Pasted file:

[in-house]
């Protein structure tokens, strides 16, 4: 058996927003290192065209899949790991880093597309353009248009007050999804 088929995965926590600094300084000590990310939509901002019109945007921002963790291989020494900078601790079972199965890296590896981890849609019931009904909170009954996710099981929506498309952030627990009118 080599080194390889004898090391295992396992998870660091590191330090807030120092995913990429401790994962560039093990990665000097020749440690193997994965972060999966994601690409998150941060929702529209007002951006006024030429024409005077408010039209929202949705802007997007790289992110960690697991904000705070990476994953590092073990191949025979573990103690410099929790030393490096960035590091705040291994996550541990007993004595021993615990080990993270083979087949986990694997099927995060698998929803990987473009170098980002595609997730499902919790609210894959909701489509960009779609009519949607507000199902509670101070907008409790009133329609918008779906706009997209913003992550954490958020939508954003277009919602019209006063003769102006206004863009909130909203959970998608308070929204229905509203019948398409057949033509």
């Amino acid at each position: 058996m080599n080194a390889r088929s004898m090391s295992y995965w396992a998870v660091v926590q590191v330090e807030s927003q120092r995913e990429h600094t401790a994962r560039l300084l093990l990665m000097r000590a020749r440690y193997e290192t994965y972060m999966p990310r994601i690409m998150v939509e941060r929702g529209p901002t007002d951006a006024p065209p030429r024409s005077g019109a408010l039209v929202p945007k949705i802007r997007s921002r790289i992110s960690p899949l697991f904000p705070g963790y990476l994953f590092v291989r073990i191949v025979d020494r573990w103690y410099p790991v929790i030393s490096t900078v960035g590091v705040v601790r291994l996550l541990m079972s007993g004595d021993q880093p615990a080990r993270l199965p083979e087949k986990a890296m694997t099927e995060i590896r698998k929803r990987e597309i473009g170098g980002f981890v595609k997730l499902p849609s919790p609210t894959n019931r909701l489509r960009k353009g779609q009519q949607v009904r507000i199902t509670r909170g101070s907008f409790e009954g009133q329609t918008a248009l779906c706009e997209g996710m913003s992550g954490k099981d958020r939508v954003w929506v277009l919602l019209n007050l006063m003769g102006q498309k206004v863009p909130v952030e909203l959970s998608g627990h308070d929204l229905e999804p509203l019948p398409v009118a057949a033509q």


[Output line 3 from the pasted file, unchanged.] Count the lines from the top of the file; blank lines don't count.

């Amino acid at each position: 058996m080599n080194a390889r088929s004898m090391s295992y995965w396992a998870v660091v926590q590191v330090e807030s927003q120092r995913e990429h600094t401790a994962r560039l300084l093990l990665m000097r000590a020749r440690y193997e290192t994965y972060m999966p990310r994601i690409m998150v939509e941060r929702g529209p901002t007002d951006a006024p065209p030429r024409s005077g019109a408010l039209v929202p945007k949705i802007r997007s921002r790289i992110s960690p899949l697991f904000p705070g963790y990476l994953f590092v291989r073990i191949v025979d020494r573990w103690y410099p790991v929790i030393s490096t900078v960035g590091v705040v601790r291994l996550l541990m079972s007993g004595d021993q880093p615990a080990r993270l199965p083979e087949k986990a890296m694997t099927e995060i590896r698998k929803r990987e597309i473009g170098g980002f981890v595609k997730l499902p849609s919790p609210t894959n019931r909701l489509r960009k353009g779609q009519q949607v009904r507000i199902t509670r909170g101070s907008f409790e009954g009133q329609t918008a248009l779906c706009e997209g996710m913003s992550g954490k099981d958020r939508v954003w929506v277009l919602l019209n007050l006063m003769g102006q498309k206004v863009p909130v952030e909203l959970s998608g627990h308070d929204l229905e999804p509203l019948p398409v009118a057949a033509q």